PLA troops will put their combat-readiness to the test in Moscow’s biggest military exercises since the Soviet era
The Chinese military will send about 3,200 troops to take part in Russia’s biggest war games in more than 35 years, putting their combat-readiness to the test after a massive overhaul of the People’s Liberation Army. The troops, equipped with an array of weaponry including 30 fixed-wing aircraft and helicopters, will participate in the Vostok 2018 exercises in the Tsugol training range in Russia’s Far East Trans-Baikal region later this month, China’s defense ministry said. The ministry said the involvement was meant strengthen cooperation between the two armed forces and improve their ability to deal jointly with security threats. Military personnel from Mongolia were also invited to take part, Russian news agency Sputnik said. Hong Kong-based military expert Song Zhongping said the Chinese troops were elite forces from the Northern Theatre Command and would be exposed to a range of conditions.
“The Vostok 2018 training will expand from … areas such as counterterrorism, anti-piracy and disaster relief missions, to more real combat training and counter-attack drills,” Song said.
It is unclear how many Russian forces will be involved in the exercises, but Russian Defense Minister Sergei Shoigu said this week that the war games would be the biggest drills since 1981 when up to 150,000 Soviet Army troops were mobilised for exercises.
Beijing-based military observer Zhou Chenming said the PLA was keen for more exchanges with Russia’s experienced armed forces because Chinese troops had not been in combat since the country’s last war with Vietnam in the late 1970s.
“China also wants to show its support for Russian President Vladimir Putin, who is facing various diplomatic challenges, especially criticism from the US Secretary of State [Mike Pompeo] over Moscow’s annexation of Crimea,” Zhou said.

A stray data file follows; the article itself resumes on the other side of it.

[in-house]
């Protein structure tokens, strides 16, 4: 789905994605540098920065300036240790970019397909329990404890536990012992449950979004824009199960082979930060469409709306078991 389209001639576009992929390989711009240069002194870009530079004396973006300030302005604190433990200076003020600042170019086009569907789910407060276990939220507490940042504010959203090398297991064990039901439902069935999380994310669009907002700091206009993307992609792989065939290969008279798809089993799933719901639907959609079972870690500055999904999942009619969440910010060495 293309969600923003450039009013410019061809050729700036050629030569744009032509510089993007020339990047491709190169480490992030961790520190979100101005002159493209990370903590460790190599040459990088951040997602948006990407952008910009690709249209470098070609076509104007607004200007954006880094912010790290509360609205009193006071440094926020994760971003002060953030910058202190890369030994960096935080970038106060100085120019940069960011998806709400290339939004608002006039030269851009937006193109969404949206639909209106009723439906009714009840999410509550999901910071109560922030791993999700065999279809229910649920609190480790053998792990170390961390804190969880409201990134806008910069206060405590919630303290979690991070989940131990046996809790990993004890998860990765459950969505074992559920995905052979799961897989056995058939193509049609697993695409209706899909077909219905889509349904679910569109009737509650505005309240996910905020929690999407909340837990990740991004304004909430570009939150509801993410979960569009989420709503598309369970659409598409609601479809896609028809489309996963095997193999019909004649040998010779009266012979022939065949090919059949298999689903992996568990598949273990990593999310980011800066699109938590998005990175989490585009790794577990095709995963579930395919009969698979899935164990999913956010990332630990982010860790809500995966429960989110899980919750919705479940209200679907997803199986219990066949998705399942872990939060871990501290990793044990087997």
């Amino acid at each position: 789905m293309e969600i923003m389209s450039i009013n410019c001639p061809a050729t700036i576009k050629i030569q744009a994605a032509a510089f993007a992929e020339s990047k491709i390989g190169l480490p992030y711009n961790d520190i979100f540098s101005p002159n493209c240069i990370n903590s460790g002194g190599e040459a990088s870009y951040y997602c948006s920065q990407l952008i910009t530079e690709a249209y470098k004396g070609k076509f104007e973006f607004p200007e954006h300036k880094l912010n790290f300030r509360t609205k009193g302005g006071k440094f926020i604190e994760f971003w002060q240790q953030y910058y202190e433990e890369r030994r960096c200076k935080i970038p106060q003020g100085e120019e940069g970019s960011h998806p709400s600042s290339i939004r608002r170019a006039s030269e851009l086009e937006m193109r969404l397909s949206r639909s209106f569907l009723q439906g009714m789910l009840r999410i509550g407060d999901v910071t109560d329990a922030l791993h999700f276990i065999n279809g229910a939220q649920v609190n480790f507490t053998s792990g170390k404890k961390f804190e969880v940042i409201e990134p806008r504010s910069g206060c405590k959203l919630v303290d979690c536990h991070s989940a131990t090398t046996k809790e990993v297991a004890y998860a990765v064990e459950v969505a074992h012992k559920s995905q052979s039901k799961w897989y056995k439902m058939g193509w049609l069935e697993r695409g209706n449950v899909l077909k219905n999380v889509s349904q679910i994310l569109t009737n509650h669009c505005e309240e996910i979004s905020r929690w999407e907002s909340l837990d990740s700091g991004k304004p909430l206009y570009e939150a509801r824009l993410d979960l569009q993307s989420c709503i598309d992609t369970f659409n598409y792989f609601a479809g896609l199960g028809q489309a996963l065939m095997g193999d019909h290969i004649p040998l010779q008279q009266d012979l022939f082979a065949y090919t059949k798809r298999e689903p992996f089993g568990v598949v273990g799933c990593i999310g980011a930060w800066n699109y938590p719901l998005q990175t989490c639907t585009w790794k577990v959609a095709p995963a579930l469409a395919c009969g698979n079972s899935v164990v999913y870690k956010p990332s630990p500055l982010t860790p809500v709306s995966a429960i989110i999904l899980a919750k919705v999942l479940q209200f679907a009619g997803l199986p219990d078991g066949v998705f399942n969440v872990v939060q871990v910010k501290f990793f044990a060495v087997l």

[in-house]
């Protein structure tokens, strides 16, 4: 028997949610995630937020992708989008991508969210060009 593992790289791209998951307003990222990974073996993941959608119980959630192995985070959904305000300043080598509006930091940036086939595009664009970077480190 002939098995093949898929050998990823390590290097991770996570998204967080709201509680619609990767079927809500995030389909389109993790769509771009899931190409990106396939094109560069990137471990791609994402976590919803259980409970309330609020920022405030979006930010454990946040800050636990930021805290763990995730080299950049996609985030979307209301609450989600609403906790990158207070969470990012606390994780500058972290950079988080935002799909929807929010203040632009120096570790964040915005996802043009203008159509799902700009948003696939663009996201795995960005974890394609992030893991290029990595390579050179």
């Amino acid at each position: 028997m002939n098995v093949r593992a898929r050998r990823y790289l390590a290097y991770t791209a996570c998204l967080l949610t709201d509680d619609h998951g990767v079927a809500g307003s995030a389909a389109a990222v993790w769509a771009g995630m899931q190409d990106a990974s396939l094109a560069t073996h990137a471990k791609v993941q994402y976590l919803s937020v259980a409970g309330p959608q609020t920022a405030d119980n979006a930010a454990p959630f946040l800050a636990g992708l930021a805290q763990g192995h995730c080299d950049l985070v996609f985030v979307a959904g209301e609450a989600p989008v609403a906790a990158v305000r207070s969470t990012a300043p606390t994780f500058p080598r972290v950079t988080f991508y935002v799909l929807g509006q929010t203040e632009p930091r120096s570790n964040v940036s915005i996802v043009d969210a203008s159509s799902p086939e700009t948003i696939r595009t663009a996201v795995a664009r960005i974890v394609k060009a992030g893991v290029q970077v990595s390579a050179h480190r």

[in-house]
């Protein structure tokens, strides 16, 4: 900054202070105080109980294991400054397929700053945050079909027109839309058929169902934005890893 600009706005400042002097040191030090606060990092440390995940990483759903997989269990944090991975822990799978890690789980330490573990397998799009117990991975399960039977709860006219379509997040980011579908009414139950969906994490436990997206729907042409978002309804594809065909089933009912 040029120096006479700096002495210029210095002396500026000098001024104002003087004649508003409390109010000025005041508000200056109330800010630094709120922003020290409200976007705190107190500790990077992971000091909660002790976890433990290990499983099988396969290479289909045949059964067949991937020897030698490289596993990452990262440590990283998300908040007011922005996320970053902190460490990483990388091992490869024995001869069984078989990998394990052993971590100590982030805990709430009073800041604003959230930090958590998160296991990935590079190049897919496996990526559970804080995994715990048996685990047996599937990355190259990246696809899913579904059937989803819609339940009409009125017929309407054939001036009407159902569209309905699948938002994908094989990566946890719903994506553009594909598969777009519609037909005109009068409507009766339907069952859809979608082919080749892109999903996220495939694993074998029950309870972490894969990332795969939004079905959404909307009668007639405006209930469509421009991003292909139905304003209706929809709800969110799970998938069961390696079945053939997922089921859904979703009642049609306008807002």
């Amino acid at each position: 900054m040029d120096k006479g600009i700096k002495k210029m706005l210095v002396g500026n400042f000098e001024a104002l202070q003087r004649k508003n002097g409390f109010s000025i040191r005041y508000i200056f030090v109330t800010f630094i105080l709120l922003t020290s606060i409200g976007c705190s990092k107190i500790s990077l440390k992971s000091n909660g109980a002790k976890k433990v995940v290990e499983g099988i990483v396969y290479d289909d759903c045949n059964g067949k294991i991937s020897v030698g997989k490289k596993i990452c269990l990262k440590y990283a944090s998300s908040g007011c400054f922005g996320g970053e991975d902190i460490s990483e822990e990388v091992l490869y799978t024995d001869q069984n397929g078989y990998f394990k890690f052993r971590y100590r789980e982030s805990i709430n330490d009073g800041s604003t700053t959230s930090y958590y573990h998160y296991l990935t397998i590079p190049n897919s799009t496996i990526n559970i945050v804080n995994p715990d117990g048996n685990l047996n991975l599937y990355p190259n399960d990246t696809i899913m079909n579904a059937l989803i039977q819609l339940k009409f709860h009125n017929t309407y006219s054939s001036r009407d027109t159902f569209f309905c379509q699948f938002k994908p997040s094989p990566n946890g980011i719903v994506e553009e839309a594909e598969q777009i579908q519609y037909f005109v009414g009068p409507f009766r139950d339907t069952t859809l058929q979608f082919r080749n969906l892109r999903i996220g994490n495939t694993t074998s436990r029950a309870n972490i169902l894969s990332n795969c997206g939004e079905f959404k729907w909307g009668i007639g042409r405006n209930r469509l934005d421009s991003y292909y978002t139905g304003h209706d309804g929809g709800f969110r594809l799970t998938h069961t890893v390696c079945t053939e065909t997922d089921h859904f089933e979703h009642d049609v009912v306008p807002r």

He said the site chosen for the war games was deliberate.
“Putin wants to use the Russian military’s war games with the PLA to show its military muscle, but he doesn’t want to irritate the United States too much and raise the possibility of a misjudgment by the Trump administration, so he chose the less sensitive Trans-Baikal region in the Far East, far from US allies in Europe,” Zhou said.
The Chinese defense ministry said the PLA’s participation in Vostok 2018 was not aimed at a third party.
However, Song said that the war games “will definitely put pressure on the US”, which is stepping up its trade war against China.
“But it doesn’t mean China and Russia have a military alliance. Beijing will still stick to its rule of being a non-aligned country,” Song said.
“The war games just indicate that both Beijing and Moscow feel the need to improve military relations to cope with foreign provocations in the current critical moment.”
However, Macau-based military analyst Antony Wong Dong said the Vostock 2018 exercises were a “legacy of a cold war mentality” and the PLA’s participation might stir up more hostility between Beijing and Washington.